Posted by: David Behar | May 6, 2018 3:15:05 PM

DB ... vaffanculo, va, stronzo ...

Posted by: Claudio Giusti | May 6, 2018 3:30:52 PM

CG: Pro-criminale buffone e masturbarsi.

Posted by: David Behar | May 6, 2018 4:50:52 PM

Behar's back. I'm gone! Bye.

Posted by: Ella | May 6, 2018 9:49:07 PM

Ella. Are you a licensed lawyer?

Posted by: David Behar | May 7, 2018 11:06:24 AM

Capital punishment is not justice. Capital punishment is a masturbation of justice.

Posted by: Claudio Giusti | May 7, 2018 2:00:04 PM

Since 1792, every 100 years, someone invents a new device with the intent to make executions more palatable for the viewers, not the condemned.
First France, where doc Joseph Ignace Guillottin improved an old renaissance killing machine. Than New York, where Mr Thomas Alva Edison introduced modern technology in the field of state homicide. (Actually Edison was against capital punishment, but he was much more against Mr George Westinghouse. Anyway, nobody can stop science.)
Third arrived lethal injection, with the clear advantage of the disappearance of the hangman and the breaking of the butchery between the visible and the concealed. With lethal injection the work is dispersed in many parts and there is no more the actual executioner as in the traditional executions, where the audience perceives the cries, the trap-door’s bang, the shoots, the burned flesh smell. More, the bloody part, the needles insertion, is made out of sight, and the condemned is presented in a surgical way as a patient of a sanitizing outcome.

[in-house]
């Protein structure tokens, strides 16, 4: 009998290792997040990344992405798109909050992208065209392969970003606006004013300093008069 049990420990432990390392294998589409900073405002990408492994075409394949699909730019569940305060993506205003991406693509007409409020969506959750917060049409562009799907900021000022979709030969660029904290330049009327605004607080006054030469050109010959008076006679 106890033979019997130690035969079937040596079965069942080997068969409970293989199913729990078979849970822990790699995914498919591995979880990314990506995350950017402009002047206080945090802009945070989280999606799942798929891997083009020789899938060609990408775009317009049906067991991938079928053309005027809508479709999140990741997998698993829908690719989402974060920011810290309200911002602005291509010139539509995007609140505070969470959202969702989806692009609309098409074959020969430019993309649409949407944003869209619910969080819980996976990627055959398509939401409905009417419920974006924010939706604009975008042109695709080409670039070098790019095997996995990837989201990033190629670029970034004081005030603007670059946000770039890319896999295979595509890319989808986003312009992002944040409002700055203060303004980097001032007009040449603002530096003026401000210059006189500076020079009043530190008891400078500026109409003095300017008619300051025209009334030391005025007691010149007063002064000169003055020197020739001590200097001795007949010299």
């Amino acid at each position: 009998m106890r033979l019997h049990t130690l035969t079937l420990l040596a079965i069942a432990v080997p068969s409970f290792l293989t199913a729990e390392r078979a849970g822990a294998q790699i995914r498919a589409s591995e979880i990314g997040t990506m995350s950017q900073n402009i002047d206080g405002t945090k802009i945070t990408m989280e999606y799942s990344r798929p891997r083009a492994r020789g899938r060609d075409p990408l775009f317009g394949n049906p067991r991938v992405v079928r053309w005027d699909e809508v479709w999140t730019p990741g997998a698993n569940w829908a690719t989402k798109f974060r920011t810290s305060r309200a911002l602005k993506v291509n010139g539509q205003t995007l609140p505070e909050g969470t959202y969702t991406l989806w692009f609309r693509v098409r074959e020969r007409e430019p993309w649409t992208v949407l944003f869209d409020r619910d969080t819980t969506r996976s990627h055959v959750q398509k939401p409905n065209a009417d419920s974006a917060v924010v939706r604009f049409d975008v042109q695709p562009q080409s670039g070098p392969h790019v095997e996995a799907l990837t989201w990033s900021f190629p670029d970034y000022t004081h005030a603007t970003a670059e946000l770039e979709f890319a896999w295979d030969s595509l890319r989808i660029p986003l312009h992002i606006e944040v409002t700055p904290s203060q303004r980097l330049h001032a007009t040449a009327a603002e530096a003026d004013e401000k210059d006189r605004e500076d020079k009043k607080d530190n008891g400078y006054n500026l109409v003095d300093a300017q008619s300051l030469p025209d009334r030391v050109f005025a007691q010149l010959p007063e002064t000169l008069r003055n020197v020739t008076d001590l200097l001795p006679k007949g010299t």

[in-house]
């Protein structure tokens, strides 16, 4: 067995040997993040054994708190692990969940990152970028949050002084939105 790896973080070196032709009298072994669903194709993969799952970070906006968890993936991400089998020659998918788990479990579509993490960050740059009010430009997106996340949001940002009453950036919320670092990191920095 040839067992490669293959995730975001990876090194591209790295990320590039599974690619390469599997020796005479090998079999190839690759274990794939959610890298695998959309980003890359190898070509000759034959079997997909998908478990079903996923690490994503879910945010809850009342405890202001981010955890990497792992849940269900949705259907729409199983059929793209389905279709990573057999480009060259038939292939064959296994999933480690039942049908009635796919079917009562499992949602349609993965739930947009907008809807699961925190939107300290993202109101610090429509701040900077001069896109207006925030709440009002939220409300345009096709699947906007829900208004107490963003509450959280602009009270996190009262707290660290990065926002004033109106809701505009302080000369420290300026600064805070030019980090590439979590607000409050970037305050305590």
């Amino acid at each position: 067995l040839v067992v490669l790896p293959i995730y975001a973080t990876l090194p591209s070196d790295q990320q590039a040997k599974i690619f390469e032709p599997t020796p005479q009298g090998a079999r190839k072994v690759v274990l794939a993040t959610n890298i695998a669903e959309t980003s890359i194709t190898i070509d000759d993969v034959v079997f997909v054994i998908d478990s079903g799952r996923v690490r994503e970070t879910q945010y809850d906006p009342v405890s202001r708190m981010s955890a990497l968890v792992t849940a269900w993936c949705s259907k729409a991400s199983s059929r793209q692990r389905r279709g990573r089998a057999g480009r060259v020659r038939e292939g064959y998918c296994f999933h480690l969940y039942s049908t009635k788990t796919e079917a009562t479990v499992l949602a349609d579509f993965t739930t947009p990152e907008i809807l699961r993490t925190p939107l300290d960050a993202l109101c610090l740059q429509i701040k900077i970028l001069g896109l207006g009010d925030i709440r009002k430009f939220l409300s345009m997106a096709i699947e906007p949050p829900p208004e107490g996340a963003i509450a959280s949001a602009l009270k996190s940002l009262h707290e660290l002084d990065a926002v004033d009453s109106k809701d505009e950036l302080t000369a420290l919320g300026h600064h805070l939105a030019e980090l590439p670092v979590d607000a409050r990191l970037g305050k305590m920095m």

Posted by: Claudio Giusti | May 7, 2018 2:19:58 PM

Claudio. I agree. It is much better to get stabbed multiple times, even in the back, as the guards look away in Italy. Then, call the death as a suicide.

Posted by: David Behar | May 7, 2018 2:58:33 PM

DB is an idiot.

Posted by: Claudio Giusti | May 8, 2018 8:30:33 AM